Obama pledges to halve US deficit by 2013February 24th, 2009 - 1:05 pm ICT by IANS
Washington, Feb 24 (IANS) Blaming exploding healthcare costs for a rising federal deficit, US President Barack Obama has pledged to cut the nation’s $1.3 trillion deficit to half by the end of his first term.
Meeting with the congressional leadership of both parties, as well as a range of business, academic, financial and labour leaders, Obama Monday warned that the US cannot continue its current rate of deficit spending without facing dire economic consequences.
“I refuse to leave our children with a debt they cannot repay,” he said, opening a one-day bipartisan “fiscal responsibility summit” at the White House to discuss ways to restore fiscal stability without deepening the recession.
“We cannot and will not sustain deficits like these without end… We cannot simply spend as we please.”
The US, Obama argued, is already starting to face the consequences of greater deficit spending, noting that roughly one in 10 taxpayer dollars in 2008 went toward paying $250 billion in interest on the national debt.
The president pledged to take the first step toward fiscal responsibility by, among other things, ending “accounting tricks” such as refusing to include money for expenses such as the Iraq war or natural disasters like Hurricane Katrina in the regular budget.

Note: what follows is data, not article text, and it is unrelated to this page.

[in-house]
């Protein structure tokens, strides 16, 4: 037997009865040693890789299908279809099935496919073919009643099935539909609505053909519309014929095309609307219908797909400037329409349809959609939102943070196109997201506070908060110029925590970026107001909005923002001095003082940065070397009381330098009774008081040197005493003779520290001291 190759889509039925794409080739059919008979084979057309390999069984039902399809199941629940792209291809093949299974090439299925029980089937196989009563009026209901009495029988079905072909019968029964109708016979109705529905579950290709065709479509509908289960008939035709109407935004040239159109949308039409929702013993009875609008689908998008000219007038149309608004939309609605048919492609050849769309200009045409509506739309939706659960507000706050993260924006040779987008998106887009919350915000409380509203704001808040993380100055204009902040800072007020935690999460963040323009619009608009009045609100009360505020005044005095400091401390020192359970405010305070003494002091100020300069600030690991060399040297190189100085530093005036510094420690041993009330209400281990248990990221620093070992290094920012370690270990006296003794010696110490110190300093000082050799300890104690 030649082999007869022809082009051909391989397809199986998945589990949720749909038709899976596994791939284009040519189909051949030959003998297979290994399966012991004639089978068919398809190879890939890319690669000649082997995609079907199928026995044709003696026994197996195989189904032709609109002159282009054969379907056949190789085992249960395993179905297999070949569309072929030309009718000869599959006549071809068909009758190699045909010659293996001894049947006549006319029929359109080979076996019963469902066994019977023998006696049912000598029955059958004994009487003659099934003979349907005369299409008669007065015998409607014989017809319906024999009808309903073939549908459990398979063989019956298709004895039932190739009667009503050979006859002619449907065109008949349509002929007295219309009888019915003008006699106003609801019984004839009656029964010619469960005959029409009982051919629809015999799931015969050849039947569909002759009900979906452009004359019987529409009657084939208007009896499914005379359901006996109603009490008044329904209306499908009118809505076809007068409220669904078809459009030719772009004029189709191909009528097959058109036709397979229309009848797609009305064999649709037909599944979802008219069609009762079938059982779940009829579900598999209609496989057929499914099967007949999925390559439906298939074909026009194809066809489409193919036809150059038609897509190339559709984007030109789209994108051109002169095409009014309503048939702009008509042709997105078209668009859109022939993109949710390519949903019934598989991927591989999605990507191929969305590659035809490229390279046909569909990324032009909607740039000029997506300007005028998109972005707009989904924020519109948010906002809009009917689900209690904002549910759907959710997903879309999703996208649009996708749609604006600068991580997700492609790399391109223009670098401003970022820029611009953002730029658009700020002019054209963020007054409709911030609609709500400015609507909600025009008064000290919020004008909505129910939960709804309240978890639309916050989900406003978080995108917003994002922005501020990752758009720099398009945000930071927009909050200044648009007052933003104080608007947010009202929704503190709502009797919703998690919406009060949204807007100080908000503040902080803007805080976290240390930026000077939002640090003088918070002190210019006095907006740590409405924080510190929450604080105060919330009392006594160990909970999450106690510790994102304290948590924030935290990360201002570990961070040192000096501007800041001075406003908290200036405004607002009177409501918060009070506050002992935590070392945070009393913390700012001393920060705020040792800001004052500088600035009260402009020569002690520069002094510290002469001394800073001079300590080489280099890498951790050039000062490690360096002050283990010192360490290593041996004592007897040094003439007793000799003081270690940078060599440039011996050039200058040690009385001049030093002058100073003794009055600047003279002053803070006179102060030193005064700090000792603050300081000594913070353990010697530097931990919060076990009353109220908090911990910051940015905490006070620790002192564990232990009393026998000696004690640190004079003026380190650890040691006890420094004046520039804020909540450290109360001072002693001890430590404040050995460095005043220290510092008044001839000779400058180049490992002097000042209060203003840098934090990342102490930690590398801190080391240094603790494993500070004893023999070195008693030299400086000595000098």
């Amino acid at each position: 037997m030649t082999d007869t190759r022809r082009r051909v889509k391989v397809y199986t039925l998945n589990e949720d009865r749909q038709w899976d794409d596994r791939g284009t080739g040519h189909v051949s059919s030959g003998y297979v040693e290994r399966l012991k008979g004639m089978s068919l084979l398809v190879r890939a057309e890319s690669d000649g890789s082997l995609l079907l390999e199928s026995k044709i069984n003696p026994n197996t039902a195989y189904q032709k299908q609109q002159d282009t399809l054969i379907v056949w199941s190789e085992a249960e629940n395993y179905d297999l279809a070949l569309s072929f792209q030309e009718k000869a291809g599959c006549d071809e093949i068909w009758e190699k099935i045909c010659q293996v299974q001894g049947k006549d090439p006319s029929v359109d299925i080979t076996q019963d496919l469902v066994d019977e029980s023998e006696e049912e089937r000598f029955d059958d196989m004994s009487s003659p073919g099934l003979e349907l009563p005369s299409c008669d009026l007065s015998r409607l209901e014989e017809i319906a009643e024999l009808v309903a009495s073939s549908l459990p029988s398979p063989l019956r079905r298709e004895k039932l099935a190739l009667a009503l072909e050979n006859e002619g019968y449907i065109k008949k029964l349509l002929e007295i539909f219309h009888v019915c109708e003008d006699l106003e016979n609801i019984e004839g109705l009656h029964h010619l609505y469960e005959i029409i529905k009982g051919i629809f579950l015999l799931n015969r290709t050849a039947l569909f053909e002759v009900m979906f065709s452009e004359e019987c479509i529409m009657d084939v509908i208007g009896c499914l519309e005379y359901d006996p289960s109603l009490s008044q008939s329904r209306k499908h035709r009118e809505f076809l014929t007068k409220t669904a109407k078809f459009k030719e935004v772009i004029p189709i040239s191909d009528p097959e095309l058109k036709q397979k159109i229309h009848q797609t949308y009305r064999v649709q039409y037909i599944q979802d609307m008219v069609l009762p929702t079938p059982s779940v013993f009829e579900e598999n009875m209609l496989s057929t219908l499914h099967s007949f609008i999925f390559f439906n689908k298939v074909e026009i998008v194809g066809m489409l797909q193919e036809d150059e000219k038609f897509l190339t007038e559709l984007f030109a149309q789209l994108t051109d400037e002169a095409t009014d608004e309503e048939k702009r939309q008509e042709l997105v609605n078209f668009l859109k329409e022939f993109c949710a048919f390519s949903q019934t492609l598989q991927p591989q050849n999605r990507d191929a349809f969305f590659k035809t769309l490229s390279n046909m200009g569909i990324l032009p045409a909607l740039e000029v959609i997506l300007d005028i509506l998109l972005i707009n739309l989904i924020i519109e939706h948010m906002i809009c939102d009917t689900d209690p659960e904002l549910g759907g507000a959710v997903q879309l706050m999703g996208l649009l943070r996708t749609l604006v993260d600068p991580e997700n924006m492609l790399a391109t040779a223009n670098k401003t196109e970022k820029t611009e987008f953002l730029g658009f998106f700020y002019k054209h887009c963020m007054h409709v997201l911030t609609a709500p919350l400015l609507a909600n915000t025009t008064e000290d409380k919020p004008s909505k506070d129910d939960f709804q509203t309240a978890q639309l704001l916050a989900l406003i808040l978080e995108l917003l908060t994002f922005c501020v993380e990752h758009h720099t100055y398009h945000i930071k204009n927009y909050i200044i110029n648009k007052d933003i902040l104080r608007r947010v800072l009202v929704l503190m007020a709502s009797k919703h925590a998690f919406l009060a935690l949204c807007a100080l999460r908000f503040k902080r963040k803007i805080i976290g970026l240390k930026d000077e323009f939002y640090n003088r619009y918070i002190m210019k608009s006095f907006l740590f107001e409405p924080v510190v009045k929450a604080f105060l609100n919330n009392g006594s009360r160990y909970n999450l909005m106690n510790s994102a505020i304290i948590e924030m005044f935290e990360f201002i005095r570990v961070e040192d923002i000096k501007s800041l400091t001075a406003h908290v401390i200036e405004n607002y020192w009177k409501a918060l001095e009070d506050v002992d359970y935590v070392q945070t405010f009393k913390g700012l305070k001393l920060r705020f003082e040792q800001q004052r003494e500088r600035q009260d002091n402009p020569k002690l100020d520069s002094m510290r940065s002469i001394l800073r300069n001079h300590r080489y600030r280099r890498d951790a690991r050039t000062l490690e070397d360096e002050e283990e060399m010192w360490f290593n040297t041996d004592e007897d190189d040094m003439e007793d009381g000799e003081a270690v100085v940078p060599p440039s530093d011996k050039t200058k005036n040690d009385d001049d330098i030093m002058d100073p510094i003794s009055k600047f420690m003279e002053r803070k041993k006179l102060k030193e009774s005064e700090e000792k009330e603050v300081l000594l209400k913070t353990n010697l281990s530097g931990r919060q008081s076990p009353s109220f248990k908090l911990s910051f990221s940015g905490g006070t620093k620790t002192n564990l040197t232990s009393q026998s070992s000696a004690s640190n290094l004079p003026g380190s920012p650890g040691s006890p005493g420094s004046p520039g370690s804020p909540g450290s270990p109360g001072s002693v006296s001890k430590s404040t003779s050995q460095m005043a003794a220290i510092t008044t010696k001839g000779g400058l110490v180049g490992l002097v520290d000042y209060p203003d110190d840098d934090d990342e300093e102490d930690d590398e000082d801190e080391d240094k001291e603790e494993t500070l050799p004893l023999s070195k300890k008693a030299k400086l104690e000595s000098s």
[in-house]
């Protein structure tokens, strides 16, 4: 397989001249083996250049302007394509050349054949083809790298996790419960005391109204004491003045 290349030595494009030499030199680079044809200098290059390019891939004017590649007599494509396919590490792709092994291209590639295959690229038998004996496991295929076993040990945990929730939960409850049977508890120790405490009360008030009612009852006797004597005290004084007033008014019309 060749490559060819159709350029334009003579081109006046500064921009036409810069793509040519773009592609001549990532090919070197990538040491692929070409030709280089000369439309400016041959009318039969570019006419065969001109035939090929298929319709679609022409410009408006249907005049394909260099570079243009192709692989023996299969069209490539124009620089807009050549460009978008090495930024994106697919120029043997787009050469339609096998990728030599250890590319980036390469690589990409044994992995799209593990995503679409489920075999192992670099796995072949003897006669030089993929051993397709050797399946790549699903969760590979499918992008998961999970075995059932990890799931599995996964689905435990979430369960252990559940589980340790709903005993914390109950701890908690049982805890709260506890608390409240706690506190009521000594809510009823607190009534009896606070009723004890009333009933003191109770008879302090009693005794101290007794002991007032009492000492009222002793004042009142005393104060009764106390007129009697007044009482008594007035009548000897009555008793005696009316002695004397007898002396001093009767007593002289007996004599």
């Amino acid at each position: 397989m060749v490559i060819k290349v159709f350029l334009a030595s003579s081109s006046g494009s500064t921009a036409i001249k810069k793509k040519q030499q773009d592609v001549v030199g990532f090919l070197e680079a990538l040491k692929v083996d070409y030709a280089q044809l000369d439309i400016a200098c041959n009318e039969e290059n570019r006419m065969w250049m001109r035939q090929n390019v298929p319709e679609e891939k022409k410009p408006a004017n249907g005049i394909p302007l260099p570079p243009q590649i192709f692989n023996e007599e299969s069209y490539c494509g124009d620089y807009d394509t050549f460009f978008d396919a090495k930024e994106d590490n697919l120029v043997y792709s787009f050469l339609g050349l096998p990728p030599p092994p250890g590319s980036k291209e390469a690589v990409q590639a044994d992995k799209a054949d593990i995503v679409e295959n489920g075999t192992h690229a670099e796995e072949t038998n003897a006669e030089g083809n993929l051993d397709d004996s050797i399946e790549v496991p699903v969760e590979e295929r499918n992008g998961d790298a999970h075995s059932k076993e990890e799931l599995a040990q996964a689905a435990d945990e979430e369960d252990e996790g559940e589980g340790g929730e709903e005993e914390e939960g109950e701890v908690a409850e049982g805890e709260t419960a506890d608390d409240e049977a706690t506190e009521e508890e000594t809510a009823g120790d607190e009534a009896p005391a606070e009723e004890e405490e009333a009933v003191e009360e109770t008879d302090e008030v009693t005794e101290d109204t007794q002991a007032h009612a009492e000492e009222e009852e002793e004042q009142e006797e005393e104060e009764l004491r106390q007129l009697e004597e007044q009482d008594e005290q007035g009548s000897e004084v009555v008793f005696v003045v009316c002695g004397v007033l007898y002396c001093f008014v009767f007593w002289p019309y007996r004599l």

Obama intends to cut the federal deficit in half primarily by spending less on the war in Iraq, raising taxes on those who make more than $250,000 a year and streamlining government, CNN said citing an administration official.
His budget proposal will project that the estimated $1.3 trillion deficit inherited from the Bush administration will be halved to $533 billion by 2013, or from 9.2 percent of the gross domestic product to 3 percent, the official said.
But Obama’s plans to cut the deficit may be complicated by the continuing economic downturn, which threatens to reduce tax revenues, analysts said.
A group of leading economists is now forecasting a far deeper and more painful recession ahead in the first half of the year, with a solid recovery not taking hold until 2010.
The US economy is likely to decline at a five percent rate in the first quarter, even sharper than the 3.8 percent drop recorded in the fourth quarter of last year, according to a survey of 47 top forecasters from the National Association of Business Economics.